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Sex Dimorphism of VO2max Trainability: A Systematic Review and Meta-analysis

  • Candela Diaz-Canestro
  • David MonteroEmail author
Systematic Review

Abstract

Background

Increases in maximal oxygen uptake (VO2max) are strongly associated with improved cardiovascular health.

Objective

The aim was to perform a systematic review and meta-analysis to determine whether VO2max responses to endurance training (ET), the most effective intervention to improve VO2max, are influenced by sex.

Methods

We conducted a systematic search of MEDLINE and Web of Science since their inceptions until February 2019 for articles assessing the VO2max response to a given sex-matched dose of ET in healthy age-matched men and women. Meta-analyses were performed to determine the mean difference between VO2max responses in men versus women. Subgroup and meta-regression analyses were used to assess potential moderating factors.

Results

After systematic review, eight studies met the inclusion criteria. All studies implemented common modalities of ET in healthy untrained individuals, comprising a total of 175 men and women (90 ♂, 85 ♀). ET duration and intensity were sex-matched in all studies. After data pooling, ET induced substantially larger increases in absolute VO2max in men compared with women (mean difference = + 191 ml·min−1, 95% CI 99, 283; P < 0.001). A greater effect of ET on relative VO2max was also observed in men versus women (mean difference = + 1.95 ml·min−1·kg−1, 95% CI 0.76, 3.15; P = 0.001). No heterogeneity was detected among studies (I2 = 0%, P ≥ 0.59); the meta-analytical results were robust to potential moderating factors.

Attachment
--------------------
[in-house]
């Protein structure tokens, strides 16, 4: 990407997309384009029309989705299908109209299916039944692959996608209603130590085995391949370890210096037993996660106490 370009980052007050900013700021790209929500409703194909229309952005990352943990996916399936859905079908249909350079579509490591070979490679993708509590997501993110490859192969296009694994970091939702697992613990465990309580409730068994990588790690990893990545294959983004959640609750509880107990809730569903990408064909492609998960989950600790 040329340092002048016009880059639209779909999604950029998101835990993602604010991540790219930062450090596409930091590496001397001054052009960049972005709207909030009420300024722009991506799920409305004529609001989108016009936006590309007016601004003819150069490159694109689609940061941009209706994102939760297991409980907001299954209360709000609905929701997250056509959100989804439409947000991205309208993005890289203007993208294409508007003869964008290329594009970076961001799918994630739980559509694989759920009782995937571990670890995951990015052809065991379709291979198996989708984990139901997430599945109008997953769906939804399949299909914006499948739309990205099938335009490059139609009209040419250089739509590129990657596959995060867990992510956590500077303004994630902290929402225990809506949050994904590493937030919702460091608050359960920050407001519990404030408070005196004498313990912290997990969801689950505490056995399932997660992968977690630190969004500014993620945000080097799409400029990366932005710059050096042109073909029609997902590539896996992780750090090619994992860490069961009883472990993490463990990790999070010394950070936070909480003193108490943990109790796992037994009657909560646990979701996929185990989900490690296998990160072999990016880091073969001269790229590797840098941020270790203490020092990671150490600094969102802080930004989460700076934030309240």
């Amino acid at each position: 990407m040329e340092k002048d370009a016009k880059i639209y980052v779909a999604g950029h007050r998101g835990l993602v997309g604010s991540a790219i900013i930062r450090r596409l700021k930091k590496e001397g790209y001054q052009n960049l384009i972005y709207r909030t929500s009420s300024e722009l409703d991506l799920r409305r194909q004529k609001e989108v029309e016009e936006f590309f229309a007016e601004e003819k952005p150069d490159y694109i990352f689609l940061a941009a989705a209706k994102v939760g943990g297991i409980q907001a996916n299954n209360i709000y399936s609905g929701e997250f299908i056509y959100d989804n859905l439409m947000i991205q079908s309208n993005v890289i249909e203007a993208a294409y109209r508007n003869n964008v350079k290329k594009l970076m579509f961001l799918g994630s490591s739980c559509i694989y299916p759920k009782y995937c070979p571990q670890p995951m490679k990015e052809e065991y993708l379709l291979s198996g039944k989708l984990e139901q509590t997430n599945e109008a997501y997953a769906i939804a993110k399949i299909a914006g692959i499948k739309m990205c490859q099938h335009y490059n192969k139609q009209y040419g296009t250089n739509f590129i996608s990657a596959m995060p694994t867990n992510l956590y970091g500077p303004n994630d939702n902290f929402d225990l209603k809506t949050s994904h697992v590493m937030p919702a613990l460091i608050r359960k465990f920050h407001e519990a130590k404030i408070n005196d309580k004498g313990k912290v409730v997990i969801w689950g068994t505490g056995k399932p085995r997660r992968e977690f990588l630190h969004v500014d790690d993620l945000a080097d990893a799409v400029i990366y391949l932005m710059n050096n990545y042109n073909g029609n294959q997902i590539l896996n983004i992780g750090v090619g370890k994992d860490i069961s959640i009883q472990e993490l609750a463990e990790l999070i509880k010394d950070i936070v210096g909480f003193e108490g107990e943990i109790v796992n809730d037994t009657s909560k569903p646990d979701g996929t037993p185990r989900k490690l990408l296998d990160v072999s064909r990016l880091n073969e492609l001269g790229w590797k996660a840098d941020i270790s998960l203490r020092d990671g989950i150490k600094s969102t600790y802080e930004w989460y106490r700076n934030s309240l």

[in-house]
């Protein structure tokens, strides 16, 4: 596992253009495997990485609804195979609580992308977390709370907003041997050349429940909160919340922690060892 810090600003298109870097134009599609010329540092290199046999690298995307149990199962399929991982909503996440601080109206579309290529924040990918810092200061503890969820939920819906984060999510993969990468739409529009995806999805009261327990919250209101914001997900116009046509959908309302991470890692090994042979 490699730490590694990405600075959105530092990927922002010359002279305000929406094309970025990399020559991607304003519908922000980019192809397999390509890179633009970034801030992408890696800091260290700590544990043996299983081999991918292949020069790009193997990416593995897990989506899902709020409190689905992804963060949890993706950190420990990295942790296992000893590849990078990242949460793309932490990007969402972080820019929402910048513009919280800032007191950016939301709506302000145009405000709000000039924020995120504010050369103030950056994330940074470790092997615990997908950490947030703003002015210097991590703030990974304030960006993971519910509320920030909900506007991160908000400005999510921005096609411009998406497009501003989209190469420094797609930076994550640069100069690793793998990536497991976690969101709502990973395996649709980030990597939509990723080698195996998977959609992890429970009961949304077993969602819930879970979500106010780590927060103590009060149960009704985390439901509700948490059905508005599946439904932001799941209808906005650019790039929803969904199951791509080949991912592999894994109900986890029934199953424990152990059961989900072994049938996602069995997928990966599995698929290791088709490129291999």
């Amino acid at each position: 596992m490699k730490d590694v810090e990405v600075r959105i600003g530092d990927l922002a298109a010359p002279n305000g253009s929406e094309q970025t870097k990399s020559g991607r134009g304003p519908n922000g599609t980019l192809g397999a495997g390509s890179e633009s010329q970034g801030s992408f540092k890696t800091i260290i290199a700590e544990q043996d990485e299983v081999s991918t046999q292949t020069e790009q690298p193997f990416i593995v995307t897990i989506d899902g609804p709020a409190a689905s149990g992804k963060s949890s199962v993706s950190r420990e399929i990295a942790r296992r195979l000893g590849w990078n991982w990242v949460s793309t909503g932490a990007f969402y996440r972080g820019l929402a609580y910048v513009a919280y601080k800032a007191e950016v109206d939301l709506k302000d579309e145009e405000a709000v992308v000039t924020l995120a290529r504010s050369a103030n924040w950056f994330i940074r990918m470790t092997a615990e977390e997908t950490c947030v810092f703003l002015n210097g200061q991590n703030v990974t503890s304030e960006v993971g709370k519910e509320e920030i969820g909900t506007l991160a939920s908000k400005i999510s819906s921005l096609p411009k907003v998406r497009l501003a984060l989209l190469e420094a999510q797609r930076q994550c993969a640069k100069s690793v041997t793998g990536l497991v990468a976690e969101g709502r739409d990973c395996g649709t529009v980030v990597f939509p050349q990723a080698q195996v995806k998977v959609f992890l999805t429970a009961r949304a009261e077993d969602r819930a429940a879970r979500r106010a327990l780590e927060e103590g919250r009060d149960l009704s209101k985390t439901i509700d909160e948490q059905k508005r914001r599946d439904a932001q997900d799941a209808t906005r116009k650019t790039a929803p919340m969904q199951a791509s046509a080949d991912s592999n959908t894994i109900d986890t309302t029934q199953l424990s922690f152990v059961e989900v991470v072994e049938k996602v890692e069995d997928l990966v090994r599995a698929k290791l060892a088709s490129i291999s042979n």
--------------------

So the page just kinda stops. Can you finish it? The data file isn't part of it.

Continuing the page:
Conclusion

Pooled evidence demonstrates greater improvements in VO2max in healthy men compared with women in response to a given dose of ET, suggesting the presence of sexual dimorphism in the trainability of aerobic capacity.

Notes

Compliance with Ethical Standards

Funding

David Montero is funded by the Discovery Grant from the Natural Sciences and Engineering Research Council of Canada (NSERC) (Grant no. RGPIN-2019-04833). Candela Diaz-Canestro is the recipient of the Early Postdoc Mobility Grant from the Swiss National Foundation (SNF). No specific sources of funding were used to assist in the preparation of this article.

Conflict of interest

David Montero and Candela Diaz-Canestro declare that they have no conflicts of interest relevant to the content of this review.

Supplementary material

40279_2019_1180_MOESM1_ESM.docx (29 kb)
Supplementary material 1 (DOCX 29 kb)

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Copyright information

© Springer Nature Switzerland AG 2019

Authors and Affiliations

  1. 1.Faculty of KinesiologyUniversity of CalgaryCalgaryCanada
  2. 2.Cumming School of Medicine, Department of Cardiac Sciences, Libin Cardiovascular InstituteUniversity of CalgaryCalgaryCanada

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